Hiawatha Highlands offers over 35 km of scenic and varied Nordic ski trail, (many double tracked), and all skate skiing too*. Snowshoeing can be done on 9 kms of loops as well.
A popular centre for active recreational or serious sport minded locals living in the Soo. (Sault Ste. Marie) Higher up just behind the city, where it starts to get hilly, you can find trails to suit all skill and energy levels.
Split into three areas, the Pinder Trails is relatively flat, wide classic or skate skiing with a separate path snowshoers take through a stand of maples and tall pines. Nice easy going for those learning, or skaters putting in a few laps of training. It might be boring to some. On a clear day, you can see Michigan from the lookout.
The Crystal Creek area is my favourite on the other side of the road by the Kinsmen Centre main lodge. It starts with the Kinsman Lighted 2 km loop. An easy going terrain with short hills that are also lit up at night till 10 pm.
Beyond this, the fun really kicks in as you head downhill onto the advanced rated Crystal Creek 5km loop. Along the way, you can opt to add the Hiawatha for a challenging workout or do more moderate terrain and turns on the lovely Inner Loop 2km and Olympic 2.5 km loop through the woods among the rock outcrops.
The highlight is skiing by the dammed pond. Snowshoers can view waterfalls nearby from their trail.
And if you still need more mileage, take the long backcountry 10km run to Mabel Lake. (If it’s open and *no skate skiing on this trek.)
The third area is the Red Pines to the south, best suited for the Advanced avid skier. If you are in need of some enjoyable challenges, then try the three loops here, especially the Fish Hatchery loop for a dose of tight turns, fast descents and long climbs.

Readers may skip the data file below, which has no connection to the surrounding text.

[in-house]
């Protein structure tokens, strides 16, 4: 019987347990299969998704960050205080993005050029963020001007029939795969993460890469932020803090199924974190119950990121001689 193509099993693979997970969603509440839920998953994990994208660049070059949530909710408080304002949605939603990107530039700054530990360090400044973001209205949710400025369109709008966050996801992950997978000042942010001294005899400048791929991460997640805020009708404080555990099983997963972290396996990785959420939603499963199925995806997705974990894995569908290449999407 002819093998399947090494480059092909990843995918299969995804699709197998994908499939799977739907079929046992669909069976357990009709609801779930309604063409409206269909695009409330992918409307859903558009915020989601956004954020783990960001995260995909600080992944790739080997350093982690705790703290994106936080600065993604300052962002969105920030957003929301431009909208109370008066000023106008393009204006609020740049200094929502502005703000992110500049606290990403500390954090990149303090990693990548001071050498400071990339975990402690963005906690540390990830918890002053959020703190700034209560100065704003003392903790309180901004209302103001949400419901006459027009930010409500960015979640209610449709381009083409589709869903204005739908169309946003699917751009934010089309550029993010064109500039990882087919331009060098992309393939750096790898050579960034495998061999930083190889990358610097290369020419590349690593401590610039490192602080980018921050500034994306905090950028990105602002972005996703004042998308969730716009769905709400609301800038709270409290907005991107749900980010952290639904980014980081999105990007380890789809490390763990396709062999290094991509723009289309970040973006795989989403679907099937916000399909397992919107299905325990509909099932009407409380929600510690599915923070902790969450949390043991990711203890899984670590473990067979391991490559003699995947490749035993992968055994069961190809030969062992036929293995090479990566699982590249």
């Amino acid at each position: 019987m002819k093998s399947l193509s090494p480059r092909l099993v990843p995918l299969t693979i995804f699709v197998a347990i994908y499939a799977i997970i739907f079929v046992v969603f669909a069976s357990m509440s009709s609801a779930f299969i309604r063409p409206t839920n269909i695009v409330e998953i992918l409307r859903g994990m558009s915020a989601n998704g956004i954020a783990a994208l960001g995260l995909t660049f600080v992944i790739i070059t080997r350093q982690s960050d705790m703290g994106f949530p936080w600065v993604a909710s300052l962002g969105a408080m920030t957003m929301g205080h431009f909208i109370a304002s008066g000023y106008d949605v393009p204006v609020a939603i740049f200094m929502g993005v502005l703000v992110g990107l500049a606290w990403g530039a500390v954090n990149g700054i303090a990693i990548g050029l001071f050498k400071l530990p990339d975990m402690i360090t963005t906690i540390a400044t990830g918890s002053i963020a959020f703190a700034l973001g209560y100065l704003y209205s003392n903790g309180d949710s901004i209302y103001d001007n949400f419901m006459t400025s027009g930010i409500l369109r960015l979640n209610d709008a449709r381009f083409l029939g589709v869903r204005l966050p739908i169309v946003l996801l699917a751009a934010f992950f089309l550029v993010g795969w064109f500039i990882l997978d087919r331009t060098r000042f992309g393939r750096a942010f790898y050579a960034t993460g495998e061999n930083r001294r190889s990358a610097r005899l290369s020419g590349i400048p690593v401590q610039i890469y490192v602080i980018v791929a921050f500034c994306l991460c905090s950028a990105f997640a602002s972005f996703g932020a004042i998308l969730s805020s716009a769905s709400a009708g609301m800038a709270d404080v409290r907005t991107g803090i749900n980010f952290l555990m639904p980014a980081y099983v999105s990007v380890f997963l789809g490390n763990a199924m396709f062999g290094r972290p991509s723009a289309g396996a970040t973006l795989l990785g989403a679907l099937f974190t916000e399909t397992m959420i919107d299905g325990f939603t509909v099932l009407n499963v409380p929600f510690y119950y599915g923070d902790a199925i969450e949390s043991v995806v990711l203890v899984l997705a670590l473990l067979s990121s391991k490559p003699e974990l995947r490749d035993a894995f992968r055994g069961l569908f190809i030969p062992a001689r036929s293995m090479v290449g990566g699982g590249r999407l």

As you ski through the valleys, note the very tall Red Pines, some 200+ years old. Eventually this 13 km of tracks lead you to the Fourth Line road where on the other side Wishart Park offers a wee bit more skiing if you must.
Hiawatha Highlands is a division of the Soo Finnish Nordic Ski Club. Hence they take care of the trails and run the Kinsmen Centre “chalet” with full services to skiers and snowshoers.
Originally the trails were developed by Finnish immigrants, and the blue Soo Finnish clubhouse is where members take lessons and races are hosted. An active group with lots of events available, this includes weekly night snowshoeing with headlamps.
With the added fact that this corner of Ontario always has snow, the locals keep the trails in great shape. Grooming is done often and conditions are posted daily on their site. Always check the weather forecast as it can get too cold here sometimes to be outside.
A tad far for many, making plans for a winter ski holiday up here is sure to satisfy. There are plenty of motels and restaurants to take care of you in the Soo.